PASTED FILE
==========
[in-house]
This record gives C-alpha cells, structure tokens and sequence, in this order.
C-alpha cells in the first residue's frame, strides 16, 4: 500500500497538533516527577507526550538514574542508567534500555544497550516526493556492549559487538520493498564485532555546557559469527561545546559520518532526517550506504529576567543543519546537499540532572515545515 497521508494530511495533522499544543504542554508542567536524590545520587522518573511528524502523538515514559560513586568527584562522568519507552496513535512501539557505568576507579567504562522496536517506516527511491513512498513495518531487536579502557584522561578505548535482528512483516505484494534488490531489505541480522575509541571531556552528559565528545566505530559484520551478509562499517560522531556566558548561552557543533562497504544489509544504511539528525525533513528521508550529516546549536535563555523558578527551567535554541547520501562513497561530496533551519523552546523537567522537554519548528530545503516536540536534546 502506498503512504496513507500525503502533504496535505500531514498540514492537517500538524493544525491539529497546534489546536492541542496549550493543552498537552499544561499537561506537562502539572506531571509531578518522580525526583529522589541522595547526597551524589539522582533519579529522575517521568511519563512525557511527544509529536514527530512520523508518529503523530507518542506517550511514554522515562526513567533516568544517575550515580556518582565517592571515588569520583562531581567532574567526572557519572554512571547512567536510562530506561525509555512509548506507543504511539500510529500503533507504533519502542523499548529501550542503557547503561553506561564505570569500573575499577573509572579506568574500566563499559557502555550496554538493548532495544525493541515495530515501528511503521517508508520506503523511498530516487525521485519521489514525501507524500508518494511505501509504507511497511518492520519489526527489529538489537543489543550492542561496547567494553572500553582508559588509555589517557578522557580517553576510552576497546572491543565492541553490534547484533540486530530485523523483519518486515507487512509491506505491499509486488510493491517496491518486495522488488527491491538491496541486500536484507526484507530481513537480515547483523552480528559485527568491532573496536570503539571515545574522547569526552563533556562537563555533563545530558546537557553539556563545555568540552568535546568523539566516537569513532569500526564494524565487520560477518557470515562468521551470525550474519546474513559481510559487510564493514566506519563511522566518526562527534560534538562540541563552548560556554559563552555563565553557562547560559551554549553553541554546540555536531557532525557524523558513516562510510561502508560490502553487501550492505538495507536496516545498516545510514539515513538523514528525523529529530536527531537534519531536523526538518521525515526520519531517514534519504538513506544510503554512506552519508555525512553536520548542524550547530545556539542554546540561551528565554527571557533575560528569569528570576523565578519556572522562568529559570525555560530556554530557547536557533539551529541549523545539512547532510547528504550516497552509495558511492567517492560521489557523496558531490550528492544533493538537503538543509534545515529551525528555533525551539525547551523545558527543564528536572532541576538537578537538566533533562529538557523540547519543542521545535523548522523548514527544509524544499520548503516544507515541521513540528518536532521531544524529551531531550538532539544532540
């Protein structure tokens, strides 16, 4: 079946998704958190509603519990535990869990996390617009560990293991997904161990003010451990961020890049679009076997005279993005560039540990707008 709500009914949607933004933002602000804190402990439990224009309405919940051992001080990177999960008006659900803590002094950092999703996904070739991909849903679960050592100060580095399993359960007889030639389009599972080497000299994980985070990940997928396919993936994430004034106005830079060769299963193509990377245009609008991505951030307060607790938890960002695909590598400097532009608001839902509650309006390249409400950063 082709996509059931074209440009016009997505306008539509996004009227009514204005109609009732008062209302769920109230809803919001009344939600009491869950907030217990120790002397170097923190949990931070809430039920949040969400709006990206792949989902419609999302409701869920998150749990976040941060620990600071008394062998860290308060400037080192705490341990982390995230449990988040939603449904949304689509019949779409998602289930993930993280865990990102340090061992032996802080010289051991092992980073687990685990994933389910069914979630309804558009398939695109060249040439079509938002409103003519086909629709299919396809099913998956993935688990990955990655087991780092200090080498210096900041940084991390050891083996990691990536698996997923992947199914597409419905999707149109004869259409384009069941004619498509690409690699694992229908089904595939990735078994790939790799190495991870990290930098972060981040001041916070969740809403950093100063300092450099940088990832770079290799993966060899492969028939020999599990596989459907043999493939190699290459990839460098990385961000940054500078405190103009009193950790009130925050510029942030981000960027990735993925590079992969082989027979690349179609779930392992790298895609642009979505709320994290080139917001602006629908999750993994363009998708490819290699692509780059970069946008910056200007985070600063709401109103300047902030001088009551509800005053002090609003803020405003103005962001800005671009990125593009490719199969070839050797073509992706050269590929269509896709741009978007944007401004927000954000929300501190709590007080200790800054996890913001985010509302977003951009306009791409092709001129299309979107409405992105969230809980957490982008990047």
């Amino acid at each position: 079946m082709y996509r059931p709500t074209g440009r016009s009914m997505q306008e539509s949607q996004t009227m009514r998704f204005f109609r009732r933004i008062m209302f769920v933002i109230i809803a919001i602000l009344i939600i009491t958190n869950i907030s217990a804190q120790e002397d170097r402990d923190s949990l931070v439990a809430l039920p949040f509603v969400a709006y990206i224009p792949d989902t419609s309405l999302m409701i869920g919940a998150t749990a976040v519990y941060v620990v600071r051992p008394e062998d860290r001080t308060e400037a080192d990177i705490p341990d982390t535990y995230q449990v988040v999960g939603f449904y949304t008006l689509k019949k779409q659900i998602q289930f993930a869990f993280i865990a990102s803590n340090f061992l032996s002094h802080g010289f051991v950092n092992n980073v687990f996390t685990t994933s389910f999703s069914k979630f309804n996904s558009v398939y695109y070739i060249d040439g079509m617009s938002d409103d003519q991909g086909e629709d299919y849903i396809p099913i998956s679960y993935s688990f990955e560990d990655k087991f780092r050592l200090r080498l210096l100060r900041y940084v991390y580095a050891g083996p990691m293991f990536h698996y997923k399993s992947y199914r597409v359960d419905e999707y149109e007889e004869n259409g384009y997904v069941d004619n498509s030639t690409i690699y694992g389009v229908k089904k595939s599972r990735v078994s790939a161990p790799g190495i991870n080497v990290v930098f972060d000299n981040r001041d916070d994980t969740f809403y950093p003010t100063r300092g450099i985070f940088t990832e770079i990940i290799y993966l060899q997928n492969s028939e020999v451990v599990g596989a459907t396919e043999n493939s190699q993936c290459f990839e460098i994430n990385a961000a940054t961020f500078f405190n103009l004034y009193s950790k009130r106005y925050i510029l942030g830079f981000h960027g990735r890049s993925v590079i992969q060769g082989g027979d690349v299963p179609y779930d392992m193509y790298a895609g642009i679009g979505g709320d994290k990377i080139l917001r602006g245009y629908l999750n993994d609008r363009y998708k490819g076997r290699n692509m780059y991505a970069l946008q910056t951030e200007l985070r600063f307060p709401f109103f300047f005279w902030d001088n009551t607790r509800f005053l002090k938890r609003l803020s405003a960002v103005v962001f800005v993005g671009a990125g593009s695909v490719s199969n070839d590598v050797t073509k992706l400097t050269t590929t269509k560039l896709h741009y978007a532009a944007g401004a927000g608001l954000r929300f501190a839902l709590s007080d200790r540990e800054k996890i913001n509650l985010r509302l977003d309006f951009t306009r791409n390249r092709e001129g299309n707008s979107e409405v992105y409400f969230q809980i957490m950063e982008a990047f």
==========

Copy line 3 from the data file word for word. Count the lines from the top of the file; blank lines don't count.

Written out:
C-alpha cells in the first residue's frame, strides 16, 4: 500500500497538533516527577507526550538514574542508567534500555544497550516526493556492549559487538520493498564485532555546557559469527561545546559520518532526517550506504529576567543543519546537499540532572515545515 497521508494530511495533522499544543504542554508542567536524590545520587522518573511528524502523538515514559560513586568527584562522568519507552496513535512501539557505568576507579567504562522496536517506516527511491513512498513495518531487536579502557584522561578505548535482528512483516505484494534488490531489505541480522575509541571531556552528559565528545566505530559484520551478509562499517560522531556566558548561552557543533562497504544489509544504511539528525525533513528521508550529516546549536535563555523558578527551567535554541547520501562513497561530496533551519523552546523537567522537554519548528530545503516536540536534546 502506498503512504496513507500525503502533504496535505500531514498540514492537517500538524493544525491539529497546534489546536492541542496549550493543552498537552499544561499537561506537562502539572506531571509531578518522580525526583529522589541522595547526597551524589539522582533519579529522575517521568511519563512525557511527544509529536514527530512520523508518529503523530507518542506517550511514554522515562526513567533516568544517575550515580556518582565517592571515588569520583562531581567532574567526572557519572554512571547512567536510562530506561525509555512509548506507543504511539500510529500503533507504533519502542523499548529501550542503557547503561553506561564505570569500573575499577573509572579506568574500566563499559557502555550496554538493548532495544525493541515495530515501528511503521517508508520506503523511498530516487525521485519521489514525501507524500508518494511505501509504507511497511518492520519489526527489529538489537543489543550492542561496547567494553572500553582508559588509555589517557578522557580517553576510552576497546572491543565492541553490534547484533540486530530485523523483519518486515507487512509491506505491499509486488510493491517496491518486495522488488527491491538491496541486500536484507526484507530481513537480515547483523552480528559485527568491532573496536570503539571515545574522547569526552563533556562537563555533563545530558546537557553539556563545555568540552568535546568523539566516537569513532569500526564494524565487520560477518557470515562468521551470525550474519546474513559481510559487510564493514566506519563511522566518526562527534560534538562540541563552548560556554559563552555563565553557562547560559551554549553553541554546540555536531557532525557524523558513516562510510561502508560490502553487501550492505538495507536496516545498516545510514539515513538523514528525523529529530536527531537534519531536523526538518521525515526520519531517514534519504538513506544510503554512506552519508555525512553536520548542524550547530545556539542554546540561551528565554527571557533575560528569569528570576523565578519556572522562568529559570525555560530556554530557547536557533539551529541549523545539512547532510547528504550516497552509495558511492567517492560521489557523496558531490550528492544533493538537503538543509534545515529551525528555533525551539525547551523545558527543564528536572532541576538537578537538566533533562529538557523540547519543542521545535523548522523548514527544509524544499520548503516544507515541521513540528518536532521531544524529551531531550538532539544532540